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Quick Book Reviews

October 9, 2007

The holidays are swiftly approaching, which means a lot of us are on the hunt for presents.  As I sat in my sewing room this past weekend making my (overwhelming) "gifts to make" list, I glanced over at my bookshelf and had an idea.  Not only are craft books a great source of handmade-gift inspiration, but they can also be great gifts themselves!  I know some of my favorite gifts have been books, and I thought I would share a few of them here. 

generation T.jpgGeneration T: 108 Ways to Transform a T-shirt by Megan Nicolay (Workman Publishing) 
When I found out there were entire books dedicated to T-shirt makeovers, well, my little creativity-cup not only overflowed - it nearly erupted.  Although definitely aimed at a younger audience, this one is my favorite of the few t-shirt books I have seen.  Using primarily T-shirts as your materials, projects range from simple top renovations to skirts to swim suits - even a complete wedding dress!  There are even a couple projects for men's shirts, and t-shirt trivia throughout the projects is a fun distraction.  This book is perfect for any crafter whose style has a bit of edge to it. 






Sew what skirts.jpgSew What! Skirts: 16 Simple Styles You Can Make With Fabulous Fabrics by Francesca Denhartog & 
Carole Ann Camp (Storey Publishing)
This book has just about everything you need to know about making a skirt without a pattern, and then some.  It starts with a pretty thorough guide to the basic techniques needed when starting a project.  The writing was detailed enough for a beginner to understand, but still informative enough to give an experienced sewer a refresher without boring them.  Once you take a few measurements (the book shows you which ones) you can begin whipping out adorable skirts that are tailored to your taste, without the hassle of confusing patterns or aggravating tissue paper.





vintage bags.jpgMaking Vintage Bags: 20 Original Sewing Patterns for Vintage Bags and Purses by Emma Brennan (Guild of Master Craftsman Publications)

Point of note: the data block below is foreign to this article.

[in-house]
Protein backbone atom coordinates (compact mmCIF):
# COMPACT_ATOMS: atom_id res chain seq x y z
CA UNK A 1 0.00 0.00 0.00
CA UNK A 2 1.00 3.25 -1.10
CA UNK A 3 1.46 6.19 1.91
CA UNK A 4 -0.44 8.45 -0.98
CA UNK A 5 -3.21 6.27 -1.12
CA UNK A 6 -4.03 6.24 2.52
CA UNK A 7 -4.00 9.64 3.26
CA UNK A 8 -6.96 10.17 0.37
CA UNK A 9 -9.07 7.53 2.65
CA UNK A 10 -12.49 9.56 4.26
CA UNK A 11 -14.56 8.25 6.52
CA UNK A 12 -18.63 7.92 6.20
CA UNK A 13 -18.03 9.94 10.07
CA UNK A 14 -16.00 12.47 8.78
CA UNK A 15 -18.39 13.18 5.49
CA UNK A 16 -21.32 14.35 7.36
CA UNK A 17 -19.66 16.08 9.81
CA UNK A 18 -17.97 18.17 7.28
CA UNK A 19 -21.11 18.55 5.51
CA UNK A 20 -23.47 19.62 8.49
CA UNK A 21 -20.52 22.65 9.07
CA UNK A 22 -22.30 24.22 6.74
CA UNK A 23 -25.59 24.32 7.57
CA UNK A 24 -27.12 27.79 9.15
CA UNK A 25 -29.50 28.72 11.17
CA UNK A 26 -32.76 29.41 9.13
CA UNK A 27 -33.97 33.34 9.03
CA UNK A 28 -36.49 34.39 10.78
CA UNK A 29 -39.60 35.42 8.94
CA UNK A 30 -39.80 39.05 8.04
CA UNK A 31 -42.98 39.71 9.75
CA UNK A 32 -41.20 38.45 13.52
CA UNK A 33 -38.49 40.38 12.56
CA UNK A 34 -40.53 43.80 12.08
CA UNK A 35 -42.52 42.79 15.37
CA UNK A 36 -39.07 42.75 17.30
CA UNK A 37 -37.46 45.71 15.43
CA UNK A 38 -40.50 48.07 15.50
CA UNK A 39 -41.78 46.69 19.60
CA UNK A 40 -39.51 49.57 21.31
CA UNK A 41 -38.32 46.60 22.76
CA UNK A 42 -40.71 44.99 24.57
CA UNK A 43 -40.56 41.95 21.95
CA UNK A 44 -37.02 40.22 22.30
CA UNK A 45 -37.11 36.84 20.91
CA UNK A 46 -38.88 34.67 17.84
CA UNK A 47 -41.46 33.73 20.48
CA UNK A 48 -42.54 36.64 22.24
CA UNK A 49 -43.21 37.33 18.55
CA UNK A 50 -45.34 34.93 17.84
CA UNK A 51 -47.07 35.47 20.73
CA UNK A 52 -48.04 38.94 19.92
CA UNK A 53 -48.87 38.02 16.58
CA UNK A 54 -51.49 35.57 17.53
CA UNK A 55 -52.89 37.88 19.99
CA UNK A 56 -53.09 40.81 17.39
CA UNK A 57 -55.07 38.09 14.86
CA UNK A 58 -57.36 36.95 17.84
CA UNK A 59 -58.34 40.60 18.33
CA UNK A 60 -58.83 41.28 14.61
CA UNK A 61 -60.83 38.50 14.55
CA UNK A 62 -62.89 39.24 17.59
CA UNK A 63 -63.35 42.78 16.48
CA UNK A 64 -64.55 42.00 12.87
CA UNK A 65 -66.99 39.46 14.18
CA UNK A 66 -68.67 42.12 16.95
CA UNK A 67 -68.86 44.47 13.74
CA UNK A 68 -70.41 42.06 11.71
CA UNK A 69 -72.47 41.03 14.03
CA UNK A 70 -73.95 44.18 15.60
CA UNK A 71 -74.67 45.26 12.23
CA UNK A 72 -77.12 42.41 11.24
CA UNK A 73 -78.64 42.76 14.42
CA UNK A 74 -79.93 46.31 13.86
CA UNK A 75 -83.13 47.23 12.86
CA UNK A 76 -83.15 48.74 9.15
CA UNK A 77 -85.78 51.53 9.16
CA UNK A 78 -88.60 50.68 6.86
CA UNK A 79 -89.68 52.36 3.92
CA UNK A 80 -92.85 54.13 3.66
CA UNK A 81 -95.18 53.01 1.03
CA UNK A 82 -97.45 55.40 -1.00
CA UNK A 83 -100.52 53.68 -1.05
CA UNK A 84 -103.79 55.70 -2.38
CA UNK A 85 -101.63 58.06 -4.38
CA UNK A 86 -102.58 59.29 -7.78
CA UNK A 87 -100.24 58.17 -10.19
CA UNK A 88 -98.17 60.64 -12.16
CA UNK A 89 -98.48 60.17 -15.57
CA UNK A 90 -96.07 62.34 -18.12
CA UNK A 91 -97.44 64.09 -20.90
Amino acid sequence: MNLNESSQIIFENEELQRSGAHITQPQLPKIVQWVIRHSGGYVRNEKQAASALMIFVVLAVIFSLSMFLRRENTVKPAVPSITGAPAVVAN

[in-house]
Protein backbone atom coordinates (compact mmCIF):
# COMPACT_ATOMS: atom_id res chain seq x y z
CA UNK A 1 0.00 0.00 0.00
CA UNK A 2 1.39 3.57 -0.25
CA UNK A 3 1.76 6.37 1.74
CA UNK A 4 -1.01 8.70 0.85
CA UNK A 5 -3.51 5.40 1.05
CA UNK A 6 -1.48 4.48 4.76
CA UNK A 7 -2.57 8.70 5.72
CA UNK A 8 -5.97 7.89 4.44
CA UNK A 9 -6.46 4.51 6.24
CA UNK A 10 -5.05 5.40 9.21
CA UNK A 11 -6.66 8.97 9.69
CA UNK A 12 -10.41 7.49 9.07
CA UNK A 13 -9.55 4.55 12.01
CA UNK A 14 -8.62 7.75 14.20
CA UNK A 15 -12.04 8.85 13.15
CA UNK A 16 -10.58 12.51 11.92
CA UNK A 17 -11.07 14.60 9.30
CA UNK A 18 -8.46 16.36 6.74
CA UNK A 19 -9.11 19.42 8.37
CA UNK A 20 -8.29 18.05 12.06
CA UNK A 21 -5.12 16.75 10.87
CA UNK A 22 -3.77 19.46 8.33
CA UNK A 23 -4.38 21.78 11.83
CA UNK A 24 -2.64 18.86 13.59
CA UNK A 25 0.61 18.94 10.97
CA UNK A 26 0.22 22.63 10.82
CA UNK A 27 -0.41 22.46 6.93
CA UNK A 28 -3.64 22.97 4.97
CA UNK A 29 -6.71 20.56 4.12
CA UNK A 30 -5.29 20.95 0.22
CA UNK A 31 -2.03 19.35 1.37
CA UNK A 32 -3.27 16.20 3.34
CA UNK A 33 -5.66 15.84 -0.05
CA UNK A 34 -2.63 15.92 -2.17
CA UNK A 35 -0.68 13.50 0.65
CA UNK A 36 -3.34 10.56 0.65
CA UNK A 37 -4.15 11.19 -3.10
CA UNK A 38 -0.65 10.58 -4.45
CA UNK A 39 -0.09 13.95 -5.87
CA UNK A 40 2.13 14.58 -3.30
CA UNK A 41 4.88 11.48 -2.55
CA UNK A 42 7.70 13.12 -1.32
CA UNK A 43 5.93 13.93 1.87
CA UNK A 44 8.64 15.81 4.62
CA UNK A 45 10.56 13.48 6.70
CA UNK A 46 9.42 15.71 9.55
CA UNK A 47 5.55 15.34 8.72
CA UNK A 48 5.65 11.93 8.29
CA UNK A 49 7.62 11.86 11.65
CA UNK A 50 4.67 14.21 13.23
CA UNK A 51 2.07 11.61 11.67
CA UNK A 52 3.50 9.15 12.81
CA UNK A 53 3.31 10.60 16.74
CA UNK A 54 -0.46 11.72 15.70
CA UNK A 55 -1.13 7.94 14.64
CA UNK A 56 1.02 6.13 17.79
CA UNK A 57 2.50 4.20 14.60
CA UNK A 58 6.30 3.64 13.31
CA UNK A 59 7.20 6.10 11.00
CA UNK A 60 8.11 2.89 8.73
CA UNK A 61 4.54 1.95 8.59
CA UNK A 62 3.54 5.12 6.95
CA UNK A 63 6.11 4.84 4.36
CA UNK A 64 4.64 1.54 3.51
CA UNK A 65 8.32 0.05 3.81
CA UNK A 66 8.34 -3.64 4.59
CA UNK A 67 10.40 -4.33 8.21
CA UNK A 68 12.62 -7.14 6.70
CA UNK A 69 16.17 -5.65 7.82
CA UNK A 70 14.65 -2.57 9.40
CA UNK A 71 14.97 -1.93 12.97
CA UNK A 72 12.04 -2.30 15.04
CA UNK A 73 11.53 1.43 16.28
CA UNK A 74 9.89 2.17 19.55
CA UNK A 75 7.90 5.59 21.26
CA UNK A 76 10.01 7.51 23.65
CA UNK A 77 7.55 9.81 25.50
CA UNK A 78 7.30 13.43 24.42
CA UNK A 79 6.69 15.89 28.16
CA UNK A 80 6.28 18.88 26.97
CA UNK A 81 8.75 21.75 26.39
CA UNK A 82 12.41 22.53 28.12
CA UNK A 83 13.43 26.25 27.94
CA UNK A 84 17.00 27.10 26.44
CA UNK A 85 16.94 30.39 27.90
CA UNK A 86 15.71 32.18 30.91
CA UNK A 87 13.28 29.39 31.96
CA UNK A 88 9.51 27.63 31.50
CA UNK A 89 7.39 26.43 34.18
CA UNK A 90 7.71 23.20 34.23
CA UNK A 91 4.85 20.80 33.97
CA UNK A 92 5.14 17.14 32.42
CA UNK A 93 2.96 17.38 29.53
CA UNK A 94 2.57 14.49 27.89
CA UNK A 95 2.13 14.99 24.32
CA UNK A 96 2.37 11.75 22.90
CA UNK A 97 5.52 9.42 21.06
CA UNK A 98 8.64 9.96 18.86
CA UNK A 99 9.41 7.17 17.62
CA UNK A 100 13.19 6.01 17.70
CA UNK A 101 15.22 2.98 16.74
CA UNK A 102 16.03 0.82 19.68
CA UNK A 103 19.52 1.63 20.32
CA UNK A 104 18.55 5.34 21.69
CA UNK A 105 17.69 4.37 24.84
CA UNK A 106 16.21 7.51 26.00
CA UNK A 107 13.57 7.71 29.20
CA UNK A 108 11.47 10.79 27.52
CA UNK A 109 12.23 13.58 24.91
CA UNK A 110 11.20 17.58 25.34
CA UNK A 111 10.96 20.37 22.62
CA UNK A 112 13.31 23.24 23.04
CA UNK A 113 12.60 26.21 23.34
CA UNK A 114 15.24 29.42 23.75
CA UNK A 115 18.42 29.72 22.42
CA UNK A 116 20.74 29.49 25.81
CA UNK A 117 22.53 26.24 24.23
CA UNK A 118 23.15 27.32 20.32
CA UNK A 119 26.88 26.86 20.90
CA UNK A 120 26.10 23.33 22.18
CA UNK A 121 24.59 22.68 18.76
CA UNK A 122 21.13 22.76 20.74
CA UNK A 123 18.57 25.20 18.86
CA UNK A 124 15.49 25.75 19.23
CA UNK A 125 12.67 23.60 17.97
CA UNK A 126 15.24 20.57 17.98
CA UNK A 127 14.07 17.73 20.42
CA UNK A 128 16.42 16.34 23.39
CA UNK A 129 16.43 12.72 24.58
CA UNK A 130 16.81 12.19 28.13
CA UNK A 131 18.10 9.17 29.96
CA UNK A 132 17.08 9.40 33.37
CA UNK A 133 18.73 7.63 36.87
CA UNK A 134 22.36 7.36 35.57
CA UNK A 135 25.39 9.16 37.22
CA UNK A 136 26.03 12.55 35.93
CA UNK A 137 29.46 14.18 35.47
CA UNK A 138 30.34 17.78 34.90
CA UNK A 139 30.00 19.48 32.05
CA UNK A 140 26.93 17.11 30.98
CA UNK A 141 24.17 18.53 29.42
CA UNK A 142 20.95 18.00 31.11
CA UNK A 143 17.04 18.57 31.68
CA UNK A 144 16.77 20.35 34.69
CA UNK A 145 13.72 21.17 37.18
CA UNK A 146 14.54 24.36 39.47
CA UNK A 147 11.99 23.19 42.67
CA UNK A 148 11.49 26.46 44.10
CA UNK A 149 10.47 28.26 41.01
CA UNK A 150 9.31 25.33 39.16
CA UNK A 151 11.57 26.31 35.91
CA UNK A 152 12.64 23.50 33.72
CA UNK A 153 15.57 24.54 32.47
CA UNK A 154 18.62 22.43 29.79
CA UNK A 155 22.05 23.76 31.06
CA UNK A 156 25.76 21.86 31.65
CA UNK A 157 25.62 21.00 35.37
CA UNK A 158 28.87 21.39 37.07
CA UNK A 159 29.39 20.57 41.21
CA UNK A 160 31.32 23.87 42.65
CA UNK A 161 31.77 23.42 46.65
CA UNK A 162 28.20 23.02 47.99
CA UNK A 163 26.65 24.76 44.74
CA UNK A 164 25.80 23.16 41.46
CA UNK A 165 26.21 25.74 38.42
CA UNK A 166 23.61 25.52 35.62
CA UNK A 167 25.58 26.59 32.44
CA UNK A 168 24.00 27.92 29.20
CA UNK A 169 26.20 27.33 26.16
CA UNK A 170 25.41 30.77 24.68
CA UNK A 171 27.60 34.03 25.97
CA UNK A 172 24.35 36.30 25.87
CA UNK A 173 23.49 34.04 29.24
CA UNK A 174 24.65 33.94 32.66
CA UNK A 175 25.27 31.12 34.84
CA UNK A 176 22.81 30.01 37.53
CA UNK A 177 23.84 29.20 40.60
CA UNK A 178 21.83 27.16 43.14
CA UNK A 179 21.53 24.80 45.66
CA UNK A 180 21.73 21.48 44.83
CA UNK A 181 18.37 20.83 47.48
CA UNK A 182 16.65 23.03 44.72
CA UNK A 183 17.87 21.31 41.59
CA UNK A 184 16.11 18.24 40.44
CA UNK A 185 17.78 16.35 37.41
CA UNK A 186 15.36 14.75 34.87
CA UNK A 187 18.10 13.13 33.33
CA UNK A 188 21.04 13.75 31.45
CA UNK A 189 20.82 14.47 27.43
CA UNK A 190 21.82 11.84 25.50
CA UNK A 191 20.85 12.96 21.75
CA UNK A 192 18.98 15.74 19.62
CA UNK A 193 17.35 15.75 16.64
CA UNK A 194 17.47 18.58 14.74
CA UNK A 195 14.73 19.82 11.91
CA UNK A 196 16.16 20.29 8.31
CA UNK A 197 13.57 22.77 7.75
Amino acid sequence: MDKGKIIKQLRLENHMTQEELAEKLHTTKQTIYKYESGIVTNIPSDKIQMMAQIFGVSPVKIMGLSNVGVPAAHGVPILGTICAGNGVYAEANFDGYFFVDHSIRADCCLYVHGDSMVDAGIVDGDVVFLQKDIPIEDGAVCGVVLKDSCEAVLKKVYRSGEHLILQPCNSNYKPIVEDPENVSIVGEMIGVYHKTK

This book is perfect for the handbag enthusiast.  Using clear instructions and photographs, this book shows you how to make handbags fashioned after trends from the 20's, 30's, 40's and 50's.  Many of the bags have smaller matching purses, all of which you can find the pattern for in the back of the book.  Even if you aren't making of the bags featured in the book, the instructions and photographs make it a great reference for techniques and styles that can be used in your own creations.






 
in_stitches.jpgAmy Butler's In Stitches: More Than 25 Simple and Stylish Sewing Projects by Amy Butler (Chronicle Books) 
Ever a Fabric.com staff favorite, Amy Butler's book appeals to a wide audience with its varied projects.  There are projects for just about every room in the house, but don't be fooled into thinking that this is a strictly home d├ęcor book.  The "Bedroom Projects" section has instructions for an absolutely beautiful duvet cover, as well as some for comfy and stylish wide-leg lounge pants.  This book works well as an inspiration for gift making, but would also be a welcome gift in and of its self.   You can even see a couple of the projects on her site.  I personally cannot wait to find the time to make the patchwork handbag on page 162 - too cute!  But, hey, it's Amy Butler; how can you go wrong?


Happy Stitching!
Melanie


P.s. Don't forget to check out our Amy Butler Fabric right here!

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3 Comments

Is it bad that I have all these books except one??? Maybe it's a sign...I need the first one, since it's the only one I *don't* have...yeah, that's it....a sign ;)

I have to say, the three I do have (skirts, bags, and AB) are EXCELLENT...*ESPECIALLY* the skirts book, it's my favorite...I've made several skirts so far, and no doubt many more in the next little bit ;)

It is a sign...the sewing muses are commanding you to complete the collection. If you must justify is, that is your excuse.

That was an exceptionally interesting take on this difficult issue
also this

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This page contains a single entry by published on October 9, 2007 3:48 PM.

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